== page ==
I'm 64 years old and I'm tired, America

Count me out of this next Middle East venture. For my entire lifetime, we've been at war with someone and I know where this Iranian crisis leads

Stephen Lyons
Wednesday 08 January 2020 18:12 GMT
Donald Trump says US continues to look at its options and will impose 'powerful' economic sanctions on Iran

America, excuse me if I sit out your latest war. Call it citizen’s combat fatigue.

You see, I am 64 years old, old enough to have experienced this nation at war, well, pretty much all the time I’ve been alive. None of them ended particularly well. OK, maybe Grenada was a success, whatever the heck that was about.

The rest of the excursions in my lifetime, from Korea, to Vietnam, to El Salvador and Nicaragua, to Iraq (twice!), Afghanistan (hello, still there!) and now Iran, are simply reruns of the same doomed ill-conceived ventures that leave in their wake charred corpses, hollowed-out villages, thousands of homeless refugees and our own country more divided than ever.

With each failed foreign policy plan carried out in the name of what is now mostly a myth about spreading American democracy, we have become a nation in perpetual war. It might keep our weapons factories at full capacity, grow our bloated military budget and make for fetching props during presidential campaigns, but at what cost?

In the late 1970s when I was living in northern California, where the weather is mild enough to kind of live outside, I used to see the homeless and wandering crazed Vietnam veterans who haunted the coast. They were still young then, facing what we now know was going to be a miserable future with little mental health support.

Today, our towns, cities and hospitals are filled with similar young survivors of two Gulf wars who suffer from post-traumatic stress disorder and horrific physical injuries. Their futures, too, are uncertain.

But the amount of suffering, deaths and permanent disruption for those in the countries that we bomb and occupy is even greater. We sanitize the trauma by calling it “collateral damage.” I call it the deaths of innocent women and children.

Really, is any of this worth it? Concerning the Vietnam War, here is what former Secretary of Defense Robert McNamara said on July 7, 2009: “We of the Kennedy and Johnson administrations who participated in the decisions on Vietnam acted according to what we thought were the principles and traditions of this nation. We made our decisions in light of those values. Yet we were wrong, terribly wrong.” No kidding.

Last month the Washington Post ran a series of revealing investigations about our 18-year unending war in Afghanistan. To sum up, the report, which relied on 400 “insiders”, showed that the American public was (once again) lied to as to how much progress was made in that troubled country. Those insiders included three-star general Douglas Lute, who served in both the Bush and Obama administrations, who confessed, “We didn’t have the foggiest notion of what we were undertaking.” Really? I never would have guessed.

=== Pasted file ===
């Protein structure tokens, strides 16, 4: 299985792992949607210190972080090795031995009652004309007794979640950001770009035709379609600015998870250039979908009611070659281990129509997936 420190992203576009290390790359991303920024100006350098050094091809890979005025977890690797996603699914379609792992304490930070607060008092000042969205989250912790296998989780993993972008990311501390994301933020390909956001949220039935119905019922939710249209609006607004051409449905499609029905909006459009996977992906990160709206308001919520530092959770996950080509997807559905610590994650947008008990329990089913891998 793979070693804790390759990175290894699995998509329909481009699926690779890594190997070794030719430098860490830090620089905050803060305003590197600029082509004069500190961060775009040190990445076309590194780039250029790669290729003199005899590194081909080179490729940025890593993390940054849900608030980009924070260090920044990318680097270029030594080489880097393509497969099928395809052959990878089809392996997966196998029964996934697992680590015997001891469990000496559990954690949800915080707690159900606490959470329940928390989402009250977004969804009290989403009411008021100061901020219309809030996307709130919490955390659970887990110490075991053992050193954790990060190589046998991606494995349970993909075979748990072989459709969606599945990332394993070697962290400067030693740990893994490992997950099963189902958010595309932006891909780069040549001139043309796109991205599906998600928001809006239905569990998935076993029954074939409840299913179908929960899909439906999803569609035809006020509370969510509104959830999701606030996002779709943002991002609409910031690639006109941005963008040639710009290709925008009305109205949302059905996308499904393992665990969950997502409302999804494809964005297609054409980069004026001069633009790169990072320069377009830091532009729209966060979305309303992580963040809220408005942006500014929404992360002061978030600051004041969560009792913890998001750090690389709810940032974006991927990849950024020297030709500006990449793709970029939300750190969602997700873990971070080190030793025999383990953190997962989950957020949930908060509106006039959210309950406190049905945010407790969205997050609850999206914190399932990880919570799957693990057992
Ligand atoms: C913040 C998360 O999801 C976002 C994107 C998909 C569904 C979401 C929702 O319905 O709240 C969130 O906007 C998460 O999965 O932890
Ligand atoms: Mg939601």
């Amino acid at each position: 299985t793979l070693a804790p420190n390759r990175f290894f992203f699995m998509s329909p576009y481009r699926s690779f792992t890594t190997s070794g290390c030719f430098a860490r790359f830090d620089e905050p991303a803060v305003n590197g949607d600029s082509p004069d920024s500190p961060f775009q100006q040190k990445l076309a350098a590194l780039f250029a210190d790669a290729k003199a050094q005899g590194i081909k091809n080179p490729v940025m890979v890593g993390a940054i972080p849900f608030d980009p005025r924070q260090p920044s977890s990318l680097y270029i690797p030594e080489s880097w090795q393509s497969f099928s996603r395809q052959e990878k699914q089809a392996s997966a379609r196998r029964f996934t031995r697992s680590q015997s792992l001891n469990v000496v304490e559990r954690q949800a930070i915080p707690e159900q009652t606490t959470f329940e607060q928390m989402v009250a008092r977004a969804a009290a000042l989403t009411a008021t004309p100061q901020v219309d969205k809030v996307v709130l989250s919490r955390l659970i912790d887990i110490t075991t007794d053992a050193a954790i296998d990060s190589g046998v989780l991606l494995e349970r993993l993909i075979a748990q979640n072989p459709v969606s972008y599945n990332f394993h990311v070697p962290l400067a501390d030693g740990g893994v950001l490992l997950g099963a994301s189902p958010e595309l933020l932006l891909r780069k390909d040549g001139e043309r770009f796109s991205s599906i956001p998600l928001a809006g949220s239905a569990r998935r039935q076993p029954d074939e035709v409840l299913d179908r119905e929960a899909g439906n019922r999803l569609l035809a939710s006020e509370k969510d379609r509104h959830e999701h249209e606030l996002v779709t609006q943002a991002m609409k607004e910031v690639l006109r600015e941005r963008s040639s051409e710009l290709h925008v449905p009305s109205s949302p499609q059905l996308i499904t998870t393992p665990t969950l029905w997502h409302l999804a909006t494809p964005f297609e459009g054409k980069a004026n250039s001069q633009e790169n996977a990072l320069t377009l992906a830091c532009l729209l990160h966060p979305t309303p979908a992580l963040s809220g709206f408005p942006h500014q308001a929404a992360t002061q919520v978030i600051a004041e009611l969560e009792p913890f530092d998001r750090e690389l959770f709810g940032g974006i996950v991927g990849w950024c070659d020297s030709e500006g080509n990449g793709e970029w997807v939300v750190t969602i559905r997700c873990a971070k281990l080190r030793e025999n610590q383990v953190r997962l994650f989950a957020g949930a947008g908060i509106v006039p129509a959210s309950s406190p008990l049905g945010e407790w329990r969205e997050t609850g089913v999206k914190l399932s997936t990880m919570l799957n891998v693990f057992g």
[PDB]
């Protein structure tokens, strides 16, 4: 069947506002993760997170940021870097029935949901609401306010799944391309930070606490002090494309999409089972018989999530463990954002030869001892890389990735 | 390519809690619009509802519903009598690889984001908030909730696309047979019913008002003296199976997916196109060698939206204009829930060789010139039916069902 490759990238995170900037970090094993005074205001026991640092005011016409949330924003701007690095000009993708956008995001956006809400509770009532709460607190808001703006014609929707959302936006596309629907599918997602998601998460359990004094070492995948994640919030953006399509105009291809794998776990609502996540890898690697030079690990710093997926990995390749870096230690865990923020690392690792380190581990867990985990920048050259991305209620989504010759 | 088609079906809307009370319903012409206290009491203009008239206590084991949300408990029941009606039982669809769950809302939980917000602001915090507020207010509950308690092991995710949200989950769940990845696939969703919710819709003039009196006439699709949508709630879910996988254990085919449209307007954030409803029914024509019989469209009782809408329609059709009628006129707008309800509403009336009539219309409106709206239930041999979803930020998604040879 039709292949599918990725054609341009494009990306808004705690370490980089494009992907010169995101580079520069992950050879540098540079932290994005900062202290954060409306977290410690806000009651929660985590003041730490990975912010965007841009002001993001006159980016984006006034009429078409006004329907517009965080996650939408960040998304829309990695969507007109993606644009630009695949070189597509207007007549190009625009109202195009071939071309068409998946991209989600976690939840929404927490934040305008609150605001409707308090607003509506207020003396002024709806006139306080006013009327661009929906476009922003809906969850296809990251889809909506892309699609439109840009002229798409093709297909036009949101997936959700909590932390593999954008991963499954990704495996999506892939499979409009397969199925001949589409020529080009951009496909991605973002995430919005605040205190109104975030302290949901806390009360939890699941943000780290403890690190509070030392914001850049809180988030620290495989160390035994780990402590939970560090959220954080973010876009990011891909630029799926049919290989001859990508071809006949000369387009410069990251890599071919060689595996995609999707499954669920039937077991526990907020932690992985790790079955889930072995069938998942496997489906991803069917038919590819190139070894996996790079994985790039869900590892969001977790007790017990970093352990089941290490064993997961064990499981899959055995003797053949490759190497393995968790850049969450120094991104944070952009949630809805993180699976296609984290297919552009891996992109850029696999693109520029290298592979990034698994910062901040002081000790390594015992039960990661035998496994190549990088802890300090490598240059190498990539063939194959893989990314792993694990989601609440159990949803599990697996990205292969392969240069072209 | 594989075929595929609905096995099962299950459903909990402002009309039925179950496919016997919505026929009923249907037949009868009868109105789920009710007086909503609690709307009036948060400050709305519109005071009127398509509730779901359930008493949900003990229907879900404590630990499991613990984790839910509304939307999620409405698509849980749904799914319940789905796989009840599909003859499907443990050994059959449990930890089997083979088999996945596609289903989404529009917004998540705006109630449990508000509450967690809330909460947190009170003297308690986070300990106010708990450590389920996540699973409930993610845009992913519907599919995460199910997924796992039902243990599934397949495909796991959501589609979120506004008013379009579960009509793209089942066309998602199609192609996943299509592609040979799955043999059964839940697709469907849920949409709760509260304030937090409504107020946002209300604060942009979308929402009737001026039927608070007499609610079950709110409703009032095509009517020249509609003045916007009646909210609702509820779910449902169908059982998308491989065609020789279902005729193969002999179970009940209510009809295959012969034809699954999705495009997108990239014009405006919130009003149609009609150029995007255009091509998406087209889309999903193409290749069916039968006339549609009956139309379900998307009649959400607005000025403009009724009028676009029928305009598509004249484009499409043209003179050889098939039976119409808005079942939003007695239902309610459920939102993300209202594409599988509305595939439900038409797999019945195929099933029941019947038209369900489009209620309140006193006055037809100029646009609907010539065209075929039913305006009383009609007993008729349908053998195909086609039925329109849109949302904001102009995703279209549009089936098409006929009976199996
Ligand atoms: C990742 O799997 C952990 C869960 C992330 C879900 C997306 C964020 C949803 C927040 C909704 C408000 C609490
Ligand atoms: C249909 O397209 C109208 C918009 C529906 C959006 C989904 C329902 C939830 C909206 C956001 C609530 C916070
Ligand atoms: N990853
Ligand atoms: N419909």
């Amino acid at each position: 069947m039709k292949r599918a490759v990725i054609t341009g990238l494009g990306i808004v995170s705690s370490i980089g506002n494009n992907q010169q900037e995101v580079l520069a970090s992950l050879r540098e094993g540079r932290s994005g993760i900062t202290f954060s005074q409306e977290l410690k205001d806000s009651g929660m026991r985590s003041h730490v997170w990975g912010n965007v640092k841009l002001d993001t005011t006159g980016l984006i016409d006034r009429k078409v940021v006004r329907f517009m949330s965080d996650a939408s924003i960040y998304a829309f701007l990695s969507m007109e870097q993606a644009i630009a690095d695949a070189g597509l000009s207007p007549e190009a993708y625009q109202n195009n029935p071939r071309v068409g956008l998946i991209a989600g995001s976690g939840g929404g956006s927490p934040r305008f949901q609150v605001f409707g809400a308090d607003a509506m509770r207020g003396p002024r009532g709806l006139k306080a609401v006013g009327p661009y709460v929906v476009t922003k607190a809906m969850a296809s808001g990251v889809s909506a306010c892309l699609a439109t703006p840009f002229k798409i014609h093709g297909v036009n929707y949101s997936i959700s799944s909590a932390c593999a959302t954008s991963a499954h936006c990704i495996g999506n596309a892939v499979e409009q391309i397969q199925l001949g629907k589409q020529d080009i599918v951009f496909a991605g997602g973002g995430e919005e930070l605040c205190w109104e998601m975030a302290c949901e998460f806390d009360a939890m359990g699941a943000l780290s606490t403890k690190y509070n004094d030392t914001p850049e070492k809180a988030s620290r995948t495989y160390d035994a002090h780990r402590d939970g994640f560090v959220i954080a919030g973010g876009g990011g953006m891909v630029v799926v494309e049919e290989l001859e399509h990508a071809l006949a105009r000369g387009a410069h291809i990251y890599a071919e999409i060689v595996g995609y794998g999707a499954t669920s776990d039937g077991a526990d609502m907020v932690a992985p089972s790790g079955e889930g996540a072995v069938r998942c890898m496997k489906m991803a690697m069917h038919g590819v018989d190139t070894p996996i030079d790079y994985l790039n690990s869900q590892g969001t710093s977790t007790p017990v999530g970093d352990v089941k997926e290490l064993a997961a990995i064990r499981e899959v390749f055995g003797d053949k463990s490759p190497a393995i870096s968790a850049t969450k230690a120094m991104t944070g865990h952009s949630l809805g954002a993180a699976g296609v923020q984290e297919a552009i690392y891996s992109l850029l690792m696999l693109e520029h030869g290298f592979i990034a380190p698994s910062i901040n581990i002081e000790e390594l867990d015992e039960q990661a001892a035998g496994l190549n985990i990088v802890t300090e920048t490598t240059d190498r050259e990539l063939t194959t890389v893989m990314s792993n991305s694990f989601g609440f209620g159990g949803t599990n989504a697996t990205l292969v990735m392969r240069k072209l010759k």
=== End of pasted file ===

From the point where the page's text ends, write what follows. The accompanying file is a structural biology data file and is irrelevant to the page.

Am I the only one sensing a pattern here?

This past week, between rounds of golf with cronies in Florida, President Trump authorized action which could well drag us into a prolonged war in — where else? The Middle East. Pentagon officials were reportedly “stunned” to hear of his decision to kill Iran’s second-in-command General Soleimani. (I find it revealing that Pentagon officials were not stunned enough to speak out in protest about Trump’s orders, but stiff spines in Washington are in short supply these days.) Was it because of the death of an American contractor? Was it because of the assault on the American embassy in Baghdad? Was it because impeachment has been dominating the news cycles? Can Donald Trump even point to Iran on a map?

Should I have any more confidence in our so-called leaders today than 50 years ago? Do I rally around a president who lies hourly, who directs foreign policy from a Twitter account and who, in following the heinous examples set by the Taliban and Isis, threatens to obliterate 52 cultural sites in ancient Persia? Do I believe the president when he says all he wants to see is a “de-escalation of tensions”, hours after making such threats?

So here we are. It’s Groundhog Day. Déjà vu all over again. Wave the little flags. Cue the parades. Drag out the giant displays of patriotism for the NFL playoffs. Hand over heart. Thank you for your service. Bombs away!

On a recent trip to Toronto I saw a bumper sticker that read “All War Is Terrorism.” Four words that were true the year I was born and even truer today.

Stephen J. Lyons is the author of four books of essays and journalism. His most recent book is "Going Driftless: Life Lessons from the Heartland for Unraveling Times"

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